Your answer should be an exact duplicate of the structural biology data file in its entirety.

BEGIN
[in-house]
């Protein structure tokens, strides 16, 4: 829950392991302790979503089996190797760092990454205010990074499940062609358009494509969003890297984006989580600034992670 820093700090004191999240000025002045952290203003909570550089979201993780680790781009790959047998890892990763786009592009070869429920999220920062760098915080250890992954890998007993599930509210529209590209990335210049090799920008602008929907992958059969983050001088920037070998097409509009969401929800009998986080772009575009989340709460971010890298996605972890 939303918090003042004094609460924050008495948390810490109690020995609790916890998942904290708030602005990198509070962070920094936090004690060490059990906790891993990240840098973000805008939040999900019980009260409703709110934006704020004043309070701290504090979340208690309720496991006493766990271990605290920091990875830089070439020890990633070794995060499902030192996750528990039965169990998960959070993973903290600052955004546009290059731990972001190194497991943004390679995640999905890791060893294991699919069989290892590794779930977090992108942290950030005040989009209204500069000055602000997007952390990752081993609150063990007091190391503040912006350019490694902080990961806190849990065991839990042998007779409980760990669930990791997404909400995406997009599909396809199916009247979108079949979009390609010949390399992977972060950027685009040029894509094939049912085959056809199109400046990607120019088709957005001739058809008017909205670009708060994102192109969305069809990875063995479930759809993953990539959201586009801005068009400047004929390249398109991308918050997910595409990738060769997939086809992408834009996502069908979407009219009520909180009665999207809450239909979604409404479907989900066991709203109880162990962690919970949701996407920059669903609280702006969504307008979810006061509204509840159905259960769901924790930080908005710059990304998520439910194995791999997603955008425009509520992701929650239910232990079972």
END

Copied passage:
[in-house]
């Protein structure tokens, strides 16, 4: 829950392991302790979503089996190797760092990454205010990074499940062609358009494509969003890297984006989580600034992670 820093700090004191999240000025002045952290203003909570550089979201993780680790781009790959047998890892990763786009592009070869429920999220920062760098915080250890992954890998007993599930509210529209590209990335210049090799920008602008929907992958059969983050001088920037070998097409509009969401929800009998986080772009575009989340709460971010890298996605972890 939303918090003042004094609460924050008495948390810490109690020995609790916890998942904290708030602005990198509070962070920094936090004690060490059990906790891993990240840098973000805008939040999900019980009260409703709110934006704020004043309070701290504090979340208690309720496991006493766990271990605290920091990875830089070439020890990633070794995060499902030192996750528990039965169990998960959070993973903290600052955004546009290059731990972001190194497991943004390679995640999905890791060893294991699919069989290892590794779930977090992108942290950030005040989009209204500069000055602000997007952390990752081993609150063990007091190391503040912006350019490694902080990961806190849990065991839990042998007779409980760990669930990791997404909400995406997009599909396809199916009247979108079949979009390609010949390399992977972060950027685009040029894509094939049912085959056809199109400046990607120019088709957005001739058809008017909205670009708060994102192109969305069809990875063995479930759809993953990539959201586009801005068009400047004929390249398109991308918050997910595409990738060769997939086809992408834009996502069908979407009219009520909180009665999207809450239909979604409404479907989900066991709203109880162990962690919970949701996407920059669903609280702006969504307008979810006061509204509840159905259960769901924790930080908005710059990304998520439910194995791999997603955008425009509520992701929650239910232990079972």